If I had a dollar for every time a founder has told me ‘if I’d trusted my instinct, I’d have done it this other way and not screwed things up” I would be rich by now. This becomes even more confusing when it’s product decisions. Especially when, after all your customer discovery conversations, the product the customer is asking for does not satisfy the need your gut tells you that the user has. What I suggest to the founders in these instances is that they trust their gut and build a product that serves the user as the product team believes it should. I know ‘lean startup folk’ will hate my guts for this but I don’t just offer this idea lightly, I practice what I preach.
Two Situations where the Customer Got The Need Wrong
This past year, at Asha Labs, we’ve spun out two chatbot products and, in both cases, if we’d listened to the customer during product development we would have built the absolute wrong product. We chose to ignore the customer, trust our guts and base the product on the user insights we had. The insights that drew us to these opportunities in the first place.
With our background in building customer facing products for utility industry consumers, we’ve learned that customers generally do not want to engage with their electricity/water provider. The customers’ engagement with their providers tend to be negative — bill paying, outage rectification etc- while the utility providers (bless their hearts) forever yearn to improve their customer engagement metrics.
The requests we got tended to be “We want consumer engagement! We want engagement with our consumers so that we can increase our Net Promoter Score or JD Power scores!”. While all the user wants is to spend as little time as possible on their interaction with the utility. Consumers want ‘Attention-Saving’ interactions not engagement, especially from their utilities. As Trendwatching points out the goal of attention saving products and consumer experiences, which is what a chatbot is, in this instance is to ensure that the interaction with the consumer saves the consumer time on actions that can be achieved automatically while seamlessly using the data that the utility already has about these consumers. Data that allows the utility treat the consumer within the proper context.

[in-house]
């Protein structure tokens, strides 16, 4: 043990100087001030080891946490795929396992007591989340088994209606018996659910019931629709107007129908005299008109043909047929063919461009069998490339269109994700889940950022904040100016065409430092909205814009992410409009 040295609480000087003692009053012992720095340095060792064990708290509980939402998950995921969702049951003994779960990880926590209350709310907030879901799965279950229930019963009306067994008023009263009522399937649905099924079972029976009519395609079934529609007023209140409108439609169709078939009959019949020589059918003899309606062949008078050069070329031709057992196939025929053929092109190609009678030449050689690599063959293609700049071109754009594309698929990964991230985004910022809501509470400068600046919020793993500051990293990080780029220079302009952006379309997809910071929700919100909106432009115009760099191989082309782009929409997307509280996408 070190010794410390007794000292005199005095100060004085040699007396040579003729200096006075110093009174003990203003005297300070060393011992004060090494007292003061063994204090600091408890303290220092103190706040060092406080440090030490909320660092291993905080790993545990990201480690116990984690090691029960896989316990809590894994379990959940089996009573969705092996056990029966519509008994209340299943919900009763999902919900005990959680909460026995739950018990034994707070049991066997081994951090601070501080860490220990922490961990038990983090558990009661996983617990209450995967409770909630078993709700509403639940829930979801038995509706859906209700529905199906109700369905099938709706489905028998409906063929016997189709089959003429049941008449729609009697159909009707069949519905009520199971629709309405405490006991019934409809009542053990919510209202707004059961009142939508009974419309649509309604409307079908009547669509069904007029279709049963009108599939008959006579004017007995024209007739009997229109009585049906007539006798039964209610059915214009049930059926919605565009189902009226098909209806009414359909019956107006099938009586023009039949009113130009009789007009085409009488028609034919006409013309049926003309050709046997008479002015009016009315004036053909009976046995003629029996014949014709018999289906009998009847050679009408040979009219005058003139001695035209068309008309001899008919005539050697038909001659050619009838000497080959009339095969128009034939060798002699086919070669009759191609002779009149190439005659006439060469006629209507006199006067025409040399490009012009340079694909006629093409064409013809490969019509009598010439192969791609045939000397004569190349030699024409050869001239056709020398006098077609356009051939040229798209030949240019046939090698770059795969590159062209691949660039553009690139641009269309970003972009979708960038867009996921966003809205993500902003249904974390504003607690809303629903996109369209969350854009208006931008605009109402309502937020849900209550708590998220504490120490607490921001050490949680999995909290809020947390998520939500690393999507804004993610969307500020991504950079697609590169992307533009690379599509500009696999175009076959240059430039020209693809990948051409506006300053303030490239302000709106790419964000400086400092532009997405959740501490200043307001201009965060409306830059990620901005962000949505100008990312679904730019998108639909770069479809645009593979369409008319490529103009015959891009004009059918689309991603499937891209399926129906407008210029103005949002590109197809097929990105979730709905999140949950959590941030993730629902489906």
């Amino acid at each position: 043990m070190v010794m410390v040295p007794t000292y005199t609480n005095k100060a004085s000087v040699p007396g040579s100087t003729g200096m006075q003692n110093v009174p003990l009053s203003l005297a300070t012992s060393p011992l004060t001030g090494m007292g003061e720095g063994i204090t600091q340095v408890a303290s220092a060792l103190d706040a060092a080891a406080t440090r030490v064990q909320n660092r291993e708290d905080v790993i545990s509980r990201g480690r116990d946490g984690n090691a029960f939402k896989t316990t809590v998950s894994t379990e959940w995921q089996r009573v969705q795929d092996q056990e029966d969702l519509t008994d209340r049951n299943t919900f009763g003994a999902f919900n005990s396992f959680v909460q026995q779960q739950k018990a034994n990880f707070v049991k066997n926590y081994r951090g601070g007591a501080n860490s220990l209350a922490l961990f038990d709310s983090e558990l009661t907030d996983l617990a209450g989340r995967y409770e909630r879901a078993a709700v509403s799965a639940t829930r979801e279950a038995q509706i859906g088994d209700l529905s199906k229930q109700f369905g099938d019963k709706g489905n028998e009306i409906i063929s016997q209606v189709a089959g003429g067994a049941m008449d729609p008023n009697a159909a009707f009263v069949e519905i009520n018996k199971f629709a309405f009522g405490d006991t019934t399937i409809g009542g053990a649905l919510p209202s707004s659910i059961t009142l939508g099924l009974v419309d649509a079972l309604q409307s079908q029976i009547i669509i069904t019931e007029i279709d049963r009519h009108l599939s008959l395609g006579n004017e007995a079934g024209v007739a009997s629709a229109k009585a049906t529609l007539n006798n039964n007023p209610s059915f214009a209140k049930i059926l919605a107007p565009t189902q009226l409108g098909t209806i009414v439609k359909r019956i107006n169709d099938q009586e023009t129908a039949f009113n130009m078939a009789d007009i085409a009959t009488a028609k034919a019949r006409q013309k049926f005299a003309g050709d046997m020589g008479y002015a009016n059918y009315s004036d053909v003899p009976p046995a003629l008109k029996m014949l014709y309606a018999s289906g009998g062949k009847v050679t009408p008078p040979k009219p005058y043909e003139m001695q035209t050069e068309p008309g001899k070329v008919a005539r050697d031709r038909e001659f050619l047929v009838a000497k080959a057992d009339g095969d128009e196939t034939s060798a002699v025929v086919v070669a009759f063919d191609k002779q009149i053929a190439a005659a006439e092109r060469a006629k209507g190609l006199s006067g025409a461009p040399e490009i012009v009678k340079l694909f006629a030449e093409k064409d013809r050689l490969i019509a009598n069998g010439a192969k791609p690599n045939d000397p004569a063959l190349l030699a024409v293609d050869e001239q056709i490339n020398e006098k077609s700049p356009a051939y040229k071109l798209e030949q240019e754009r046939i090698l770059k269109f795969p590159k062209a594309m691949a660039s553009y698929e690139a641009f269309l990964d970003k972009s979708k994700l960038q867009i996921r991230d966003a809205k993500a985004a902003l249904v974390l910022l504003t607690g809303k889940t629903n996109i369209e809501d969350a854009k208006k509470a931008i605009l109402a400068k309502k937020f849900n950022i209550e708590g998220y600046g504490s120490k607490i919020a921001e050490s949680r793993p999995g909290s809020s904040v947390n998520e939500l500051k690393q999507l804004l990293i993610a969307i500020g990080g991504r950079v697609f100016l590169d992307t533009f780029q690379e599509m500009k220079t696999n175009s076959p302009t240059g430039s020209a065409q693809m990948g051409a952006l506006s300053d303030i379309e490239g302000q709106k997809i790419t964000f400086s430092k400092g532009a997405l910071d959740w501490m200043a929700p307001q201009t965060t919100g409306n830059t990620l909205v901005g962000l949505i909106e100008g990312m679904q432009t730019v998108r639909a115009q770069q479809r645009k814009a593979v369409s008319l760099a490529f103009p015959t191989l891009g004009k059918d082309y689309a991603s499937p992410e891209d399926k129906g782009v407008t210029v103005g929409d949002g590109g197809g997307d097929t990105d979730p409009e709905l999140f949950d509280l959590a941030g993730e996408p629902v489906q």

Counter to the Utility’s request, we decided to build an attention saving context aware chatbot. It solved for either bill issues or provided information on future expenses, pathing the user in the direction we gleaned would best serve their needs through context developed from looking at their social media behavior. The experiment is still ongoing but results so far show we did the right thing by ignoring the customers’ request and let our gut understanding of the consumer lead product development.
The second example of going against the customers request can be considered the opposite of the powerbot example; in this case, the longer the user (prospective homebuyer) stays engaging with our bot, the more information we can gather which helps us serve the customer (real estate agent) better. RealAssist is a chatbot to help real estate agents get a better sense for who is genuinely interested and able to buy the home the agent has available for viewing. We were solving for the problem of real estate agents providing details on a home to a prospective buyer who sees a house for sale, cannot view immediately but wants to learn more.